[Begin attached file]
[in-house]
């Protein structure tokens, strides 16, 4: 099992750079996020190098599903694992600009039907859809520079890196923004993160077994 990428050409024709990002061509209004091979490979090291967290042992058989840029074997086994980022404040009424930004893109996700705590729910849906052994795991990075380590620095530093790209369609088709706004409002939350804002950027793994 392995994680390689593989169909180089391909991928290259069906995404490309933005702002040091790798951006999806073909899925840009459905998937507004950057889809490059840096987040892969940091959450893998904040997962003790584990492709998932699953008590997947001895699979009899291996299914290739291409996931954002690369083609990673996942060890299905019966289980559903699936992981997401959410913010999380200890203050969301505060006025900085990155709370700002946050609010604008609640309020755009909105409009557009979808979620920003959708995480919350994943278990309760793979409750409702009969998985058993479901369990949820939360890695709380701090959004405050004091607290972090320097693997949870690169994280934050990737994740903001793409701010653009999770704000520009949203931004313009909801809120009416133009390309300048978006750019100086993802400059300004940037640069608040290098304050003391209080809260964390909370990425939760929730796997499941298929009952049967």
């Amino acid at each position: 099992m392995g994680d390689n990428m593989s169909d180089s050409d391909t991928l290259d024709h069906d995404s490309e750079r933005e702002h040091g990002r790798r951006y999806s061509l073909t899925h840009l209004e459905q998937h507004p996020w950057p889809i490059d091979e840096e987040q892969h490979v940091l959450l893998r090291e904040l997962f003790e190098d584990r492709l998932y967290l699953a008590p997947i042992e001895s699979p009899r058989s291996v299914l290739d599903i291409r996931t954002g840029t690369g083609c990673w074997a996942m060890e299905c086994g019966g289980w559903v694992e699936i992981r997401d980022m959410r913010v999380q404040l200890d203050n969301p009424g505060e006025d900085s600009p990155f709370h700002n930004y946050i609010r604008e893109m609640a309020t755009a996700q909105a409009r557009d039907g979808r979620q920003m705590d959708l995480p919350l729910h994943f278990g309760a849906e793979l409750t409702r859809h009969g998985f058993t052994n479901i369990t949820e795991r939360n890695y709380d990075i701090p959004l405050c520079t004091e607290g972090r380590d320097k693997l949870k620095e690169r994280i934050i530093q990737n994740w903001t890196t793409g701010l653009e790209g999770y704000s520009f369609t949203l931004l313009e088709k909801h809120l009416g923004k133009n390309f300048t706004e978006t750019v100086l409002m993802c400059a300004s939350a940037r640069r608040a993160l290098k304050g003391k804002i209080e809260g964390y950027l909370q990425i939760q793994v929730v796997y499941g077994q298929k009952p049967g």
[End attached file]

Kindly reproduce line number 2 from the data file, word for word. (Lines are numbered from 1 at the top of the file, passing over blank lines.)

């Protein structure tokens, strides 16, 4: 099992750079996020190098599903694992600009039907859809520079890196923004993160077994 990428050409024709990002061509209004091979490979090291967290042992058989840029074997086994980022404040009424930004893109996700705590729910849906052994795991990075380590620095530093790209369609088709706004409002939350804002950027793994 392995994680390689593989169909180089391909991928290259069906995404490309933005702002040091790798951006999806073909899925840009459905998937507004950057889809490059840096987040892969940091959450893998904040997962003790584990492709998932699953008590997947001895699979009899291996299914290739291409996931954002690369083609990673996942060890299905019966289980559903699936992981997401959410913010999380200890203050969301505060006025900085990155709370700002946050609010604008609640309020755009909105409009557009979808979620920003959708995480919350994943278990309760793979409750409702009969998985058993479901369990949820939360890695709380701090959004405050004091607290972090320097693997949870690169994280934050990737994740903001793409701010653009999770704000520009949203931004313009909801809120009416133009390309300048978006750019100086993802400059300004940037640069608040290098304050003391209080809260964390909370990425939760929730796997499941298929009952049967």